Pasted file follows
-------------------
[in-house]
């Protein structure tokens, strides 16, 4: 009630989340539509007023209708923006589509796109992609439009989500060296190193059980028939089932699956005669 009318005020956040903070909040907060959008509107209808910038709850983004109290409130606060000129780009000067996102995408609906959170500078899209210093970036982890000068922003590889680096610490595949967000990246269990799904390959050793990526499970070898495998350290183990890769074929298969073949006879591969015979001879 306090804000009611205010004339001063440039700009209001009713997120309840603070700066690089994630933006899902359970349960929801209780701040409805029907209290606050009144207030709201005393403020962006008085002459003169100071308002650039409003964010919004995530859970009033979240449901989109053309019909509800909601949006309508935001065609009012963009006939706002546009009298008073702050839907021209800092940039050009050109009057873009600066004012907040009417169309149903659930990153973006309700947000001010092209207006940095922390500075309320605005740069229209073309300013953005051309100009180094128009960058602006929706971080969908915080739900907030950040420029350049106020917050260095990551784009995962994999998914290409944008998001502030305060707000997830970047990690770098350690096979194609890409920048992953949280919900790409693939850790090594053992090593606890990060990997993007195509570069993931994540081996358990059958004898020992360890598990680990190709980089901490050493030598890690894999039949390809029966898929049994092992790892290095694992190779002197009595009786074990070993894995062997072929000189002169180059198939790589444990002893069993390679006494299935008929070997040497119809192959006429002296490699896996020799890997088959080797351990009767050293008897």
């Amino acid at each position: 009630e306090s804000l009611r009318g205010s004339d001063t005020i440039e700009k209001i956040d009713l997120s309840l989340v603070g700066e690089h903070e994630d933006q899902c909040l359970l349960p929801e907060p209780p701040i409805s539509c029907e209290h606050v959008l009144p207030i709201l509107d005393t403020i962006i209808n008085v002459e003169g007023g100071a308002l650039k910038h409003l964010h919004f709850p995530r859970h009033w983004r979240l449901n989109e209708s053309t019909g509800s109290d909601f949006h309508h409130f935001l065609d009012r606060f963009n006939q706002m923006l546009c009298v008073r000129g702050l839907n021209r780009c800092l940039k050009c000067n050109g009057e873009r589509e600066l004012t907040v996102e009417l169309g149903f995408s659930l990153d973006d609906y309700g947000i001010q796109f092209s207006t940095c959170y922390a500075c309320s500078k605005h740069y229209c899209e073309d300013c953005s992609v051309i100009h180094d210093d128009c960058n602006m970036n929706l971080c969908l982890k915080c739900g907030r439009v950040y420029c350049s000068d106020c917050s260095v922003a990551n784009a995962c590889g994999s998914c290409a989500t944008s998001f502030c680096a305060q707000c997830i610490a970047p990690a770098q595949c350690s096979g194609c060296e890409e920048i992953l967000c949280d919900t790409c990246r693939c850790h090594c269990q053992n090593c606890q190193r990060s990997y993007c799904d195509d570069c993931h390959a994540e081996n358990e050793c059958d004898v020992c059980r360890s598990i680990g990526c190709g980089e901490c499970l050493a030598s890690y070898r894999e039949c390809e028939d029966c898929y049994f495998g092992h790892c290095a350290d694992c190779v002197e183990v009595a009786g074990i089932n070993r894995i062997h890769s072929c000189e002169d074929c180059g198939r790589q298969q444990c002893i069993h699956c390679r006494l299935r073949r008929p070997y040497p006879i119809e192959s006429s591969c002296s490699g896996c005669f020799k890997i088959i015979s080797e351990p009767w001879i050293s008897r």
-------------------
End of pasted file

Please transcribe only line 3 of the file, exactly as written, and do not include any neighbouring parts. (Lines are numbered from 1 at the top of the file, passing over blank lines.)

């Amino acid at each position: 009630e306090s804000l009611r009318g205010s004339d001063t005020i440039e700009k209001i956040d009713l997120s309840l989340v603070g700066e690089h903070e994630d933006q899902c909040l359970l349960p929801e907060p209780p701040i409805s539509c029907e209290h606050v959008l009144p207030i709201l509107d005393t403020i962006i209808n008085v002459e003169g007023g100071a308002l650039k910038h409003l964010h919004f709850p995530r859970h009033w983004r979240l449901n989109e209708s053309t019909g509800s109290d909601f949006h309508h409130f935001l065609d009012r606060f963009n006939q706002m923006l546009c009298v008073r000129g702050l839907n021209r780009c800092l940039k050009c000067n050109g009057e873009r589509e600066l004012t907040v996102e009417l169309g149903f995408s659930l990153d973006d609906y309700g947000i001010q796109f092209s207006t940095c959170y922390a500075c309320s500078k605005h740069y229209c899209e073309d300013c953005s992609v051309i100009h180094d210093d128009c960058n602006m970036n929706l971080c969908l982890k915080c739900g907030r439009v950040y420029c350049s000068d106020c917050s260095v922003a990551n784009a995962c590889g994999s998914c290409a989500t944008s998001f502030c680096a305060q707000c997830i610490a970047p990690a770098q595949c350690s096979g194609c060296e890409e920048i992953l967000c949280d919900t790409c990246r693939c850790h090594c269990q053992n090593c606890q190193r990060s990997y993007c799904d195509d570069c993931h390959a994540e081996n358990e050793c059958d004898v020992c059980r360890s598990i680990g990526c190709g980089e901490c499970l050493a030598s890690y070898r894999e039949c390809e028939d029966c898929y049994f495998g092992h790892c290095a350290d694992c190779v002197e183990v009595a009786g074990i089932n070993r894995i062997h890769s072929c000189e002169d074929c180059g198939r790589q298969q444990c002893i069993h699956c390679r006494l299935r073949r008929p070997y040497p006879i119809e192959s006429s591969c002296s490699g896996c005669f020799k890997i088959i015979s080797e351990p009767w001879i050293s008897r």